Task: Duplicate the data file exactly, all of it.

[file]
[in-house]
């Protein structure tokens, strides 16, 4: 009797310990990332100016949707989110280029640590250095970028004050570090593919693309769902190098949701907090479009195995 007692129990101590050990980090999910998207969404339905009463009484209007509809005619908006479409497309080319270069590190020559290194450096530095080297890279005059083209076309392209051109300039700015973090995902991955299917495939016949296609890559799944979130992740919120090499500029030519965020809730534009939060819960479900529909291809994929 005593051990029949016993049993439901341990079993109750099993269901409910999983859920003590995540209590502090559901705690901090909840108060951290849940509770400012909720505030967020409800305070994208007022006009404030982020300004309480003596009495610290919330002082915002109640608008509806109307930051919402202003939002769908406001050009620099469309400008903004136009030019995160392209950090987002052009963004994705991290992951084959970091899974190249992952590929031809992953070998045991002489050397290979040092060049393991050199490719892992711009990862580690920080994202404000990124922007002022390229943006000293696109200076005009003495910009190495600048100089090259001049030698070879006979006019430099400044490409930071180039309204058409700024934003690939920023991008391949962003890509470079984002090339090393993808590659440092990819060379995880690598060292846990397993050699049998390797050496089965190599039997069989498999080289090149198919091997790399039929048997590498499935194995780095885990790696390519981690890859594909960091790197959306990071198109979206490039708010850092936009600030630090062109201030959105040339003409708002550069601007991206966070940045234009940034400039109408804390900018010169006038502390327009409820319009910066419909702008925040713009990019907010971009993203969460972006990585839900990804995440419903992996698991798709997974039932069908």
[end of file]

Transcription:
[in-house]
């Protein structure tokens, strides 16, 4: 009797310990990332100016949707989110280029640590250095970028004050570090593919693309769902190098949701907090479009195995 007692129990101590050990980090999910998207969404339905009463009484209007509809005619908006479409497309080319270069590190020559290194450096530095080297890279005059083209076309392209051109300039700015973090995902991955299917495939016949296609890559799944979130992740919120090499500029030519965020809730534009939060819960479900529909291809994929 005593051990029949016993049993439901341990079993109750099993269901409910999983859920003590995540209590502090559901705690901090909840108060951290849940509770400012909720505030967020409800305070994208007022006009404030982020300004309480003596009495610290919330002082915002109640608008509806109307930051919402202003939002769908406001050009620099469309400008903004136009030019995160392209950090987002052009963004994705991290992951084959970091899974190249992952590929031809992953070998045991002489050397290979040092060049393991050199490719892992711009990862580690920080994202404000990124922007002022390229943006000293696109200076005009003495910009190495600048100089090259001049030698070879006979006019430099400044490409930071180039309204058409700024934003690939920023991008391949962003890509470079984002090339090393993808590659440092990819060379995880690598060292846990397993050699049998390797050496089965190599039997069989498999080289090149198919091997790399039929048997590498499935194995780095885990790696390519981690890859594909960091790197959306990071198109979206490039708010850092936009600030630090062109201030959105040339003409708002550069601007991206966070940045234009940034400039109408804390900018010169006038502390327009409820319009910066419909702008925040713009990019907010971009993203969460972006990585839900990804995440419903992996698991798709997974039932069908």